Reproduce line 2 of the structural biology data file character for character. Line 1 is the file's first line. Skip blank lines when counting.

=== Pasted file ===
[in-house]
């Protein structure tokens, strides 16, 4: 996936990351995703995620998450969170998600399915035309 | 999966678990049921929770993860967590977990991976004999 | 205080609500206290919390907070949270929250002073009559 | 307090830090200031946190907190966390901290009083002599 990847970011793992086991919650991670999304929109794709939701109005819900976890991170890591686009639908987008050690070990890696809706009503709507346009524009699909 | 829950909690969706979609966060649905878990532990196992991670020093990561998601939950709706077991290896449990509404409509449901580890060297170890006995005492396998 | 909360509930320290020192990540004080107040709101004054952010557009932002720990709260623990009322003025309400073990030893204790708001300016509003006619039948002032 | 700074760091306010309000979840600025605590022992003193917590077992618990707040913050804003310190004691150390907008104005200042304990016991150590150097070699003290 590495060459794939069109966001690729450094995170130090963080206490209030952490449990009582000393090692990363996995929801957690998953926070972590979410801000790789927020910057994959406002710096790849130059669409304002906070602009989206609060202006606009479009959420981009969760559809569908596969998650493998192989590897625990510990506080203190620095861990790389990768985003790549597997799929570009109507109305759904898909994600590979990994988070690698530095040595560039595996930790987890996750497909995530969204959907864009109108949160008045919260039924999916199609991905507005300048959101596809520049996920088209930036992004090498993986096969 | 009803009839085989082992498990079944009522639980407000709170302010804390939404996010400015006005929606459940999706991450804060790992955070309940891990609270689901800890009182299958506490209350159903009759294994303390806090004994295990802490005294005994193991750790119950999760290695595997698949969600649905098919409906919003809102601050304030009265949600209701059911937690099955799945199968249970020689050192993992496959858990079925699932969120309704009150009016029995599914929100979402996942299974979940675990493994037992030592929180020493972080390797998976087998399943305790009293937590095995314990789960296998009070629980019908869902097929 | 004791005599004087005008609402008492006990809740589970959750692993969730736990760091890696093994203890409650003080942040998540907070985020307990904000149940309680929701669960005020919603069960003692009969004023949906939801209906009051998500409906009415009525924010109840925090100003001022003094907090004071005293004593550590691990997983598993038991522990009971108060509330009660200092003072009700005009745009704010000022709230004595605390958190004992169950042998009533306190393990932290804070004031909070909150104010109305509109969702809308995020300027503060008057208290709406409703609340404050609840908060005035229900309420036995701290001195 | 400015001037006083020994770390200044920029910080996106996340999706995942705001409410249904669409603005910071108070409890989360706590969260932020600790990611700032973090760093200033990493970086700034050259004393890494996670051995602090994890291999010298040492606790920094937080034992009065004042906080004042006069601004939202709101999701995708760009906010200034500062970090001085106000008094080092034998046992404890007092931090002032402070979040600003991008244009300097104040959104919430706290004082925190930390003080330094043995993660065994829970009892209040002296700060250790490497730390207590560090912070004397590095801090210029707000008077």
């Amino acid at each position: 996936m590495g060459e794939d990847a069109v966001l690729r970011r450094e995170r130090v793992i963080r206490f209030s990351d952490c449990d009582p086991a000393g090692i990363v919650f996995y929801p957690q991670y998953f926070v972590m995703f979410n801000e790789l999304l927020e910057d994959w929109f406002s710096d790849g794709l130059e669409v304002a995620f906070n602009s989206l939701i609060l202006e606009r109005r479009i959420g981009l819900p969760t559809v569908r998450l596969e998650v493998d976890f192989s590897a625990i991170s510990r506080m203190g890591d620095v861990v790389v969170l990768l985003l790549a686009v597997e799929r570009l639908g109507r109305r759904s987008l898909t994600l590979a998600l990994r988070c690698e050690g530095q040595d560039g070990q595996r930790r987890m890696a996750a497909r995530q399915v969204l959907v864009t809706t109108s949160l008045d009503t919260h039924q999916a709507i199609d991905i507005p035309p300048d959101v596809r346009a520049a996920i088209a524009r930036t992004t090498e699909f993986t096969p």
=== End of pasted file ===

């Protein structure tokens, strides 16, 4: 996936990351995703995620998450969170998600399915035309 | 999966678990049921929770993860967590977990991976004999 | 205080609500206290919390907070949270929250002073009559 | 307090830090200031946190907190966390901290009083002599 990847970011793992086991919650991670999304929109794709939701109005819900976890991170890591686009639908987008050690070990890696809706009503709507346009524009699909 | 829950909690969706979609966060649905878990532990196992991670020093990561998601939950709706077991290896449990509404409509449901580890060297170890006995005492396998 | 909360509930320290020192990540004080107040709101004054952010557009932002720990709260623990009322003025309400073990030893204790708001300016509003006619039948002032 | 700074760091306010309000979840600025605590022992003193917590077992618990707040913050804003310190004691150390907008104005200042304990016991150590150097070699003290 590495060459794939069109966001690729450094995170130090963080206490209030952490449990009582000393090692990363996995929801957690998953926070972590979410801000790789927020910057994959406002710096790849130059669409304002906070602009989206609060202006606009479009959420981009969760559809569908596969998650493998192989590897625990510990506080203190620095861990790389990768985003790549597997799929570009109507109305759904898909994600590979990994988070690698530095040595560039595996930790987890996750497909995530969204959907864009109108949160008045919260039924999916199609991905507005300048959101596809520049996920088209930036992004090498993986096969 | 009803009839085989082992498990079944009522639980407000709170302010804390939404996010400015006005929606459940999706991450804060790992955070309940891990609270689901800890009182299958506490209350159903009759294994303390806090004994295990802490005294005994193991750790119950999760290695595997698949969600649905098919409906919003809102601050304030009265949600209701059911937690099955799945199968249970020689050192993992496959858990079925699932969120309704009150009016029995599914929100979402996942299974979940675990493994037992030592929180020493972080390797998976087998399943305790009293937590095995314990789960296998009070629980019908869902097929 | 004791005599004087005008609402008492006990809740589970959750692993969730736990760091890696093994203890409650003080942040998540907070985020307990904000149940309680929701669960005020919603069960003692009969004023949906939801209906009051998500409906009415009525924010109840925090100003001022003094907090004071005293004593550590691990997983598993038991522990009971108060509330009660200092003072009700005009745009704010000022709230004595605390958190004992169950042998009533306190393990932290804070004031909070909150104010109305509109969702809308995020300027503060008057208290709406409703609340404050609840908060005035229900309420036995701290001195 | 400015001037006083020994770390200044920029910080996106996340999706995942705001409410249904669409603005910071108070409890989360706590969260932020600790990611700032973090760093200033990493970086700034050259004393890494996670051995602090994890291999010298040492606790920094937080034992009065004042906080004042006069601004939202709101999701995708760009906010200034500062970090001085106000008094080092034998046992404890007092931090002032402070979040600003991008244009300097104040959104919430706290004082925190930390003080330094043995993660065994829970009892209040002296700060250790490497730390207590560090912070004397590095801090210029707000008077």